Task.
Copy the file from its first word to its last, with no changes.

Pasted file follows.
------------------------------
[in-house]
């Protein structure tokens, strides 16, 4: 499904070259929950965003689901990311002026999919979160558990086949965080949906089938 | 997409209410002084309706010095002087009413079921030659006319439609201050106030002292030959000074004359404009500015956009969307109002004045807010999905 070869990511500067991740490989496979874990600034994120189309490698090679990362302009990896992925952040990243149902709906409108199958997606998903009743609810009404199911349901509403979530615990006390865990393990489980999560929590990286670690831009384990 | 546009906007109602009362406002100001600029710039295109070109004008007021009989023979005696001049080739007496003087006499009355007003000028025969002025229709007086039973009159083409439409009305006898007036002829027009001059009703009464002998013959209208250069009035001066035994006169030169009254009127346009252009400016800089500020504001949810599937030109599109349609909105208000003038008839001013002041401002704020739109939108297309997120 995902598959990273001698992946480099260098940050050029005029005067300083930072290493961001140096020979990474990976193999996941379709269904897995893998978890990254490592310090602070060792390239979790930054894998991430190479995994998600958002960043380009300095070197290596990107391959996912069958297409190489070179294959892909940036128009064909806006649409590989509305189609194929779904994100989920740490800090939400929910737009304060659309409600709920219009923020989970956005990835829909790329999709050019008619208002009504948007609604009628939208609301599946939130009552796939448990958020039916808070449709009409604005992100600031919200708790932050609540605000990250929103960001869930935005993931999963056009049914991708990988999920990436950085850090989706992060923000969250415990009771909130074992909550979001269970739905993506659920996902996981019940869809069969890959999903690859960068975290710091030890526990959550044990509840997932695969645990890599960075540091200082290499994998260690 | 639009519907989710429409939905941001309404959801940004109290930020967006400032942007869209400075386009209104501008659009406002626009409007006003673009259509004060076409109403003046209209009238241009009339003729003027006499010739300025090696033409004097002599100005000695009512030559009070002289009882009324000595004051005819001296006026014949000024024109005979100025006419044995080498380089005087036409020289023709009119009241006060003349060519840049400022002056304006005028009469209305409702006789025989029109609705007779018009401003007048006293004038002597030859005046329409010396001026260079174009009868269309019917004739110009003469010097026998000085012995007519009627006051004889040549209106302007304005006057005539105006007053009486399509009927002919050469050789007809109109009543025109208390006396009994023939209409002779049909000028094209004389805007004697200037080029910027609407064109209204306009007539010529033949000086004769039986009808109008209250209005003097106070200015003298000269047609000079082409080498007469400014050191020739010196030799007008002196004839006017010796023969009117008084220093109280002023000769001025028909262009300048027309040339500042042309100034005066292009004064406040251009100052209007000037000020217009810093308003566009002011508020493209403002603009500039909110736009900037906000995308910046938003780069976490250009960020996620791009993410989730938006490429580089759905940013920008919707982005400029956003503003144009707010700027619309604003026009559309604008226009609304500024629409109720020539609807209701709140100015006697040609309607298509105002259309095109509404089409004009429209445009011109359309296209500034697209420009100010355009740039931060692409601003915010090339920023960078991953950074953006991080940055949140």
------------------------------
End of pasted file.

[in-house]
């Protein structure tokens, strides 16, 4: 499904070259929950965003689901990311002026999919979160558990086949965080949906089938 | 997409209410002084309706010095002087009413079921030659006319439609201050106030002292030959000074004359404009500015956009969307109002004045807010999905 070869990511500067991740490989496979874990600034994120189309490698090679990362302009990896992925952040990243149902709906409108199958997606998903009743609810009404199911349901509403979530615990006390865990393990489980999560929590990286670690831009384990 | 546009906007109602009362406002100001600029710039295109070109004008007021009989023979005696001049080739007496003087006499009355007003000028025969002025229709007086039973009159083409439409009305006898007036002829027009001059009703009464002998013959209208250069009035001066035994006169030169009254009127346009252009400016800089500020504001949810599937030109599109349609909105208000003038008839001013002041401002704020739109939108297309997120 995902598959990273001698992946480099260098940050050029005029005067300083930072290493961001140096020979990474990976193999996941379709269904897995893998978890990254490592310090602070060792390239979790930054894998991430190479995994998600958002960043380009300095070197290596990107391959996912069958297409190489070179294959892909940036128009064909806006649409590989509305189609194929779904994100989920740490800090939400929910737009304060659309409600709920219009923020989970956005990835829909790329999709050019008619208002009504948007609604009628939208609301599946939130009552796939448990958020039916808070449709009409604005992100600031919200708790932050609540605000990250929103960001869930935005993931999963056009049914991708990988999920990436950085850090989706992060923000969250415990009771909130074992909550979001269970739905993506659920996902996981019940869809069969890959999903690859960068975290710091030890526990959550044990509840997932695969645990890599960075540091200082290499994998260690 | 639009519907989710429409939905941001309404959801940004109290930020967006400032942007869209400075386009209104501008659009406002626009409007006003673009259509004060076409109403003046209209009238241009009339003729003027006499010739300025090696033409004097002599100005000695009512030559009070002289009882009324000595004051005819001296006026014949000024024109005979100025006419044995080498380089005087036409020289023709009119009241006060003349060519840049400022002056304006005028009469209305409702006789025989029109609705007779018009401003007048006293004038002597030859005046329409010396001026260079174009009868269309019917004739110009003469010097026998000085012995007519009627006051004889040549209106302007304005006057005539105006007053009486399509009927002919050469050789007809109109009543025109208390006396009994023939209409002779049909000028094209004389805007004697200037080029910027609407064109209204306009007539010529033949000086004769039986009808109008209250209005003097106070200015003298000269047609000079082409080498007469400014050191020739010196030799007008002196004839006017010796023969009117008084220093109280002023000769001025028909262009300048027309040339500042042309100034005066292009004064406040251009100052209007000037000020217009810093308003566009002011508020493209403002603009500039909110736009900037906000995308910046938003780069976490250009960020996620791009993410989730938006490429580089759905940013920008919707982005400029956003503003144009707010700027619309604003026009559309604008226009609304500024629409109720020539609807209701709140100015006697040609309607298509105002259309095109509404089409004009429209445009011109359309296209500034697209420009100010355009740039931060692409601003915010090339920023960078991953950074953006991080940055949140």